Here’s What Traveling By Hyperloop Could Look Like

"It’s simple. If it’s not affordable, people won't use it."

Jan 27 by Victor Tangermann
Virgin Hyperloop/Teague
Image by Virgin Hyperloop/Teague

Virgin Hyperloop has released a new video showing what the experience of being shot inside a pod down a vacuum tube at breakneck speeds could one day look and feel like.

It’s an ambitious vision of the future of transportation. The concept video goes through each step in the travel process, from check-in to disembarking.

The experience seems reminiscent of going to an airport to catch a plane. The interior of the shuttle, however, feels more inspired by rail travel, with wide open cabins and face-to-face seating.

The biggest difference, however, is that there are no windows — except for what appears to be a generous skylight above. That’s because the magnetically levitating pod is racing through an vacuum tube at speeds of up to 760 mph.

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To make it feel less claustrophobic, the design team is focusing on bringing the outside in. “Bands of greenery and wood textures subvert the aesthetic of typical mass transit materials with something optimistic and fresh,” John Barratt, CEO and president of design company Teague, which designed the pod interiors, said in a statement.

“All lighting in the pod — including the unassuming information displays — are dynamic and adjust based on traveler activity and journey milestones,” Barratt said.

It’s a futuristic mode of transportation that won’t begin commercial operations until at least 2030, according to Virgin.

But it has made some headway with the technology. A first passenger test of the system back in November managed to accelerate two Virgin Hyperloop execs to a speed of 107 mph in just 6.25 seconds.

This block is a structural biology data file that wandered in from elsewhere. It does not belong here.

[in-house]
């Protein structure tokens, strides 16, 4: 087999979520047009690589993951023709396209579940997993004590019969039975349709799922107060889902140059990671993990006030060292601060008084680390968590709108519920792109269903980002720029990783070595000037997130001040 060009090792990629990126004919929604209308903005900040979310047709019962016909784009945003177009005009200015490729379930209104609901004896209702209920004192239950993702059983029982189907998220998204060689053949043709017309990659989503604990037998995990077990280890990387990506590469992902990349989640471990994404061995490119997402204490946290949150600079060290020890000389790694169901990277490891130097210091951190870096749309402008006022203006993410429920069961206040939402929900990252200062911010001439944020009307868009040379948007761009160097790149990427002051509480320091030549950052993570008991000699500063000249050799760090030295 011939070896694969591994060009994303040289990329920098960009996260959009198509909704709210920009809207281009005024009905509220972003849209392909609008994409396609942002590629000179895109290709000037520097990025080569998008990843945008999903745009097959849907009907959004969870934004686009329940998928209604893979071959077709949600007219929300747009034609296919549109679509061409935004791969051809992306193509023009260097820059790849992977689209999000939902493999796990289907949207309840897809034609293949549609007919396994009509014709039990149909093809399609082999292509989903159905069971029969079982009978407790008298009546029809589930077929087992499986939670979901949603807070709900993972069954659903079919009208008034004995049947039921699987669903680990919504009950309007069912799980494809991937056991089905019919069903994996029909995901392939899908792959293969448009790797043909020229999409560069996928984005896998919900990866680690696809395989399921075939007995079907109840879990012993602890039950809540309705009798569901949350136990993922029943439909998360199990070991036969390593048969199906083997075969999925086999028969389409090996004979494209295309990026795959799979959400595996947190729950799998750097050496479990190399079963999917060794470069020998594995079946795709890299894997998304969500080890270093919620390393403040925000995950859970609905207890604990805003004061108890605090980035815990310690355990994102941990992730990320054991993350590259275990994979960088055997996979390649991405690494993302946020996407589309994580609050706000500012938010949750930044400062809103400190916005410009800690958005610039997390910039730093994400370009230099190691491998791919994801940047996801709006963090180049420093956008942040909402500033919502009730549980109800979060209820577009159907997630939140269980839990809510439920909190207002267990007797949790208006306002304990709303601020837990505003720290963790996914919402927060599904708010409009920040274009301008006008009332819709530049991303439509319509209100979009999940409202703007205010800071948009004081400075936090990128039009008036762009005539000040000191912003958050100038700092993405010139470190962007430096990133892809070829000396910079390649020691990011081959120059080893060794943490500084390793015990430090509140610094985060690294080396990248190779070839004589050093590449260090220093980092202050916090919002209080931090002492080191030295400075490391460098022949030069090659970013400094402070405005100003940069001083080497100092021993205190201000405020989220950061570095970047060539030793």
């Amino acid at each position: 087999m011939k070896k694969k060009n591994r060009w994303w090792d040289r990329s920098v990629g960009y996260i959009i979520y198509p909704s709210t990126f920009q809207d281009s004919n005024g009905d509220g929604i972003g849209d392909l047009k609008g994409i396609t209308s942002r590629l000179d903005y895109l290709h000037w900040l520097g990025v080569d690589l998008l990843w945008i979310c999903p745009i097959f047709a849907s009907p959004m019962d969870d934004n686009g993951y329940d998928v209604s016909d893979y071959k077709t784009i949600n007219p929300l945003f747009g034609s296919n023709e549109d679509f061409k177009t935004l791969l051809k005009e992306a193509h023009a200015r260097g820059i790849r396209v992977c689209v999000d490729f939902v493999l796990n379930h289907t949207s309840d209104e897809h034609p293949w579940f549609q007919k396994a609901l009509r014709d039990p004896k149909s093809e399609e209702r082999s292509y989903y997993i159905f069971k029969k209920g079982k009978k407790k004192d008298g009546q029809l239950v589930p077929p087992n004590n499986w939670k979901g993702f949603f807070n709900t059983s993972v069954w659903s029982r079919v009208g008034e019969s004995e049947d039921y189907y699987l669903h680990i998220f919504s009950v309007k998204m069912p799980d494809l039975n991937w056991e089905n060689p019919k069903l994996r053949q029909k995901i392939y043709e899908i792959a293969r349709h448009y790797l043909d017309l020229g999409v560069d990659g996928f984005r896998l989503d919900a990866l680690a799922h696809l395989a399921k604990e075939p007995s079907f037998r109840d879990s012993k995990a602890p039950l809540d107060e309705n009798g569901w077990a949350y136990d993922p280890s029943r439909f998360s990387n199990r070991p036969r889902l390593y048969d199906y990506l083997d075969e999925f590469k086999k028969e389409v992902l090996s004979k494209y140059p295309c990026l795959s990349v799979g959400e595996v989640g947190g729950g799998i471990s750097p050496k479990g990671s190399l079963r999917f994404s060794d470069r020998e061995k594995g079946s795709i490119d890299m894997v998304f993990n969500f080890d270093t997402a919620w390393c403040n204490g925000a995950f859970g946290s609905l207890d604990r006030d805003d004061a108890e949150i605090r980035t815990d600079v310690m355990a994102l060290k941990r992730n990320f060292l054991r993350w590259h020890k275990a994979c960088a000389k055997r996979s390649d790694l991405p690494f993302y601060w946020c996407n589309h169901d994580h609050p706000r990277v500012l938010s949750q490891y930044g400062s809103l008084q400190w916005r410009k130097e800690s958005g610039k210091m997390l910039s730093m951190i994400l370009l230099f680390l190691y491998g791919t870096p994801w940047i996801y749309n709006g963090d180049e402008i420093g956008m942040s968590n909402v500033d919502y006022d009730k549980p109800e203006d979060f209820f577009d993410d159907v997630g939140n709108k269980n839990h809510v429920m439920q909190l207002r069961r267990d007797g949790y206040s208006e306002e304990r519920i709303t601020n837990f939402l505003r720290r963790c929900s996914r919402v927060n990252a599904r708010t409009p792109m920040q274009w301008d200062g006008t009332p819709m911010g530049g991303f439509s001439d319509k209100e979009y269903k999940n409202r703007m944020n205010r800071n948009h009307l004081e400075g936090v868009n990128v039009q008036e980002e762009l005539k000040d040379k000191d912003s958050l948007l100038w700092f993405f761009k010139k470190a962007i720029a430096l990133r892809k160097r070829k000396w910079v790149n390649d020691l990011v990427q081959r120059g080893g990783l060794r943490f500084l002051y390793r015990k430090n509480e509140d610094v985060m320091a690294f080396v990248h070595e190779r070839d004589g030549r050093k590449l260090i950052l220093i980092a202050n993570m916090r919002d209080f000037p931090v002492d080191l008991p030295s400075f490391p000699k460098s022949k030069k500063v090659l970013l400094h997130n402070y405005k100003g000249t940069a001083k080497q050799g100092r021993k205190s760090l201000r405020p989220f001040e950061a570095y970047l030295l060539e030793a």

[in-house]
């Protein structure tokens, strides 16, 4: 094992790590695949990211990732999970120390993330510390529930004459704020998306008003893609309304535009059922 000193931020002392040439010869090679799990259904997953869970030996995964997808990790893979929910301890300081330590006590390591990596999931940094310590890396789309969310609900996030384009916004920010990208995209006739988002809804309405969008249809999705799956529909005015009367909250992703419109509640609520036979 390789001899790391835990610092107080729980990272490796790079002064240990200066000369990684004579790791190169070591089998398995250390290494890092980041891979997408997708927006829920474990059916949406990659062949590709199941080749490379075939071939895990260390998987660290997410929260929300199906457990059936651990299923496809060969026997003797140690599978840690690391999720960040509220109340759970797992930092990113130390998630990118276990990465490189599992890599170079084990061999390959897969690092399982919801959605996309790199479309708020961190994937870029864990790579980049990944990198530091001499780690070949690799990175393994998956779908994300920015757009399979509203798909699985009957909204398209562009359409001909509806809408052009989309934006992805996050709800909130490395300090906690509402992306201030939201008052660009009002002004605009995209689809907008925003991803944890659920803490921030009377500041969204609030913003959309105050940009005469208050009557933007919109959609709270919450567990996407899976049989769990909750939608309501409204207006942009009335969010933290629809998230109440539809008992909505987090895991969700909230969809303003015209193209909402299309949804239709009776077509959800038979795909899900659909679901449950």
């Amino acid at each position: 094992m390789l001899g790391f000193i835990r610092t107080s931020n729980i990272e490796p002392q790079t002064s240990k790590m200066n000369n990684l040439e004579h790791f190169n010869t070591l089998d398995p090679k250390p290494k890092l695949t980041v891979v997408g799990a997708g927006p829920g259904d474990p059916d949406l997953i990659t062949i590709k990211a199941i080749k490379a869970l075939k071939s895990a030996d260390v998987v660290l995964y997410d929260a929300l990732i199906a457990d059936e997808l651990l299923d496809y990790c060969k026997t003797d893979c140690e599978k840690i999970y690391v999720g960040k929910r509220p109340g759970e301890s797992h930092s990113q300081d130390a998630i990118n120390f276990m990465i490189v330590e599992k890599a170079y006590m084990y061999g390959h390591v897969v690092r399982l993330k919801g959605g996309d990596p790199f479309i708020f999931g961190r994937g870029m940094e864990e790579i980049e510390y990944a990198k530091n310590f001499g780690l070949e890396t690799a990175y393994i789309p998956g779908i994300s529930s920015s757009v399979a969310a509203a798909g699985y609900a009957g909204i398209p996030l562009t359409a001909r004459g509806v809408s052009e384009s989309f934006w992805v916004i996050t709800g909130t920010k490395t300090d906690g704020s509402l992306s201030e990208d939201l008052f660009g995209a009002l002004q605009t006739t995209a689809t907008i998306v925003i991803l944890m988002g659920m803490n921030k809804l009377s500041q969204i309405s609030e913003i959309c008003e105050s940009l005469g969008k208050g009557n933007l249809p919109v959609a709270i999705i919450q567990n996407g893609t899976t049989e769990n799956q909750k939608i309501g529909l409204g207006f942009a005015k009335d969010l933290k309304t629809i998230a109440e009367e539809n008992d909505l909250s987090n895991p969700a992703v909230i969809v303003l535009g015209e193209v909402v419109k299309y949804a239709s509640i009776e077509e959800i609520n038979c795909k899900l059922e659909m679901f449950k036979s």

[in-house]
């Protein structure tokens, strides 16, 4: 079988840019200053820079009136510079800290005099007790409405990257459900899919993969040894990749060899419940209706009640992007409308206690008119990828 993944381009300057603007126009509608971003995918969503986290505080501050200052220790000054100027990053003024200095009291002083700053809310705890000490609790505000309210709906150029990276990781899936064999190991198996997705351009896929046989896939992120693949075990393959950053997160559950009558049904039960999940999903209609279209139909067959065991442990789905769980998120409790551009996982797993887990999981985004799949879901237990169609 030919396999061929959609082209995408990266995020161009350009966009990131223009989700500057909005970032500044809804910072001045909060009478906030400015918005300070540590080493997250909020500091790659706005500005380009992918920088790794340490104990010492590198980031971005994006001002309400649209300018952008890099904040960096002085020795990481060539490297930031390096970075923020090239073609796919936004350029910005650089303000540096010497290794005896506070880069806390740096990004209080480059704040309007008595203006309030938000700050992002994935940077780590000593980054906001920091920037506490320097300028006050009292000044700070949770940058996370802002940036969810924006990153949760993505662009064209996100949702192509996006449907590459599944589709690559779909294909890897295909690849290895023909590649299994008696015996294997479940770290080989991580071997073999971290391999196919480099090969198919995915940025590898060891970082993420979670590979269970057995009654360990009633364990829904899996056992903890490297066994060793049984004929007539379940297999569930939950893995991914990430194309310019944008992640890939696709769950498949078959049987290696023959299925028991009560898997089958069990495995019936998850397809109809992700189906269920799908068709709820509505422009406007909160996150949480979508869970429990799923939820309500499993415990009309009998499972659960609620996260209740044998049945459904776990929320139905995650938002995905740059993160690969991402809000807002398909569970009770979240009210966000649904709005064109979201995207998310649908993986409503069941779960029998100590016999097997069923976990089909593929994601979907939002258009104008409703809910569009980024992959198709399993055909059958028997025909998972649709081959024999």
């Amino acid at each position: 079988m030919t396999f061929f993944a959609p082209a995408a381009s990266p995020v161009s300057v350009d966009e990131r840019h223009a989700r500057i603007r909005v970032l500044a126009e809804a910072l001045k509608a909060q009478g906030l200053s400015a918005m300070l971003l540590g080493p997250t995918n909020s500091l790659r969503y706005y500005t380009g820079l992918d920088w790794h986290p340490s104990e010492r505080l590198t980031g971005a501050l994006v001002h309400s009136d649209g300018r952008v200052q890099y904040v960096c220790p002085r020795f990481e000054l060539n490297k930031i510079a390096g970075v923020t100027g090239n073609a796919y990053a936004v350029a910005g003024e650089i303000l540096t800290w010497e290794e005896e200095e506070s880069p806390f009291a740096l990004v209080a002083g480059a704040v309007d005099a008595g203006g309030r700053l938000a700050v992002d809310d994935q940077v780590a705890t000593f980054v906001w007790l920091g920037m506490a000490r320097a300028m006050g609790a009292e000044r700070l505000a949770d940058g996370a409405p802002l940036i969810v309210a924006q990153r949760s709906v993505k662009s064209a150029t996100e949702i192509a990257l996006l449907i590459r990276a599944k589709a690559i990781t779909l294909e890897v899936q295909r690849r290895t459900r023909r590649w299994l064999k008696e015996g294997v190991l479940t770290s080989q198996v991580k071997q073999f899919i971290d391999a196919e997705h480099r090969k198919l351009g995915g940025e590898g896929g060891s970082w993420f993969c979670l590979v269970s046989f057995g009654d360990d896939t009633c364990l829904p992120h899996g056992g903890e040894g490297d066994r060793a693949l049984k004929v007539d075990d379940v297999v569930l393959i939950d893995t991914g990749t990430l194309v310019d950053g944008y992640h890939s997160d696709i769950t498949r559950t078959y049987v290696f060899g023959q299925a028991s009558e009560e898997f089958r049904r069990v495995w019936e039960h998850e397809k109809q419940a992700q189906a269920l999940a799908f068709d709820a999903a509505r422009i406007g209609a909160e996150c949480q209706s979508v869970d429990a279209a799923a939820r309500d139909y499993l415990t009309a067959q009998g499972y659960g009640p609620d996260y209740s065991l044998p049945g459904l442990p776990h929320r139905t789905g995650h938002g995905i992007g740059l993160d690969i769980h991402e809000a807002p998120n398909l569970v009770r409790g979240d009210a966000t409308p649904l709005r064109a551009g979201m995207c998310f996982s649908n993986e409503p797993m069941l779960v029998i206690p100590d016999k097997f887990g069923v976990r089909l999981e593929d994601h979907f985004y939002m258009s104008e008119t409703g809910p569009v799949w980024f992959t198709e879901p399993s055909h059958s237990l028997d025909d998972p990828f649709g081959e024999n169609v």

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“It felt not that much different than accelerating in a sports car,” Virgin Hyperloop co-founder and first passenger Josh Giegel told The New York Times at the time.

In the future, Virgin Hyperloop is hoping to transport thousands of passengers an hour inside large convoys of 28-passenger-capacity pods. The individual pods will be within milliseconds of each other during travel, according to the company.

The company is now trying to figure out a way to drive down costs to make it more affordable than flying. “It’s simple. If it’s not affordable, people won’t use it,” Jay Walder, CEO of Virgin Hyperloop, said in the statement.

“Daily high-speed transport is currently not feasible for most people, but we want to change that notion,” Walder said. “Imagine being able to commute between cities that are currently hours apart in minutes — and the endless possibilities that opens up.”

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READ MORE: Virgin Hyperloop outlines how it thinks journeys will actually work in 2030 [Gizmodo]

More on Virgin Hyperloop: The First-Ever Passengers Just Rode a Functional Hyperloop


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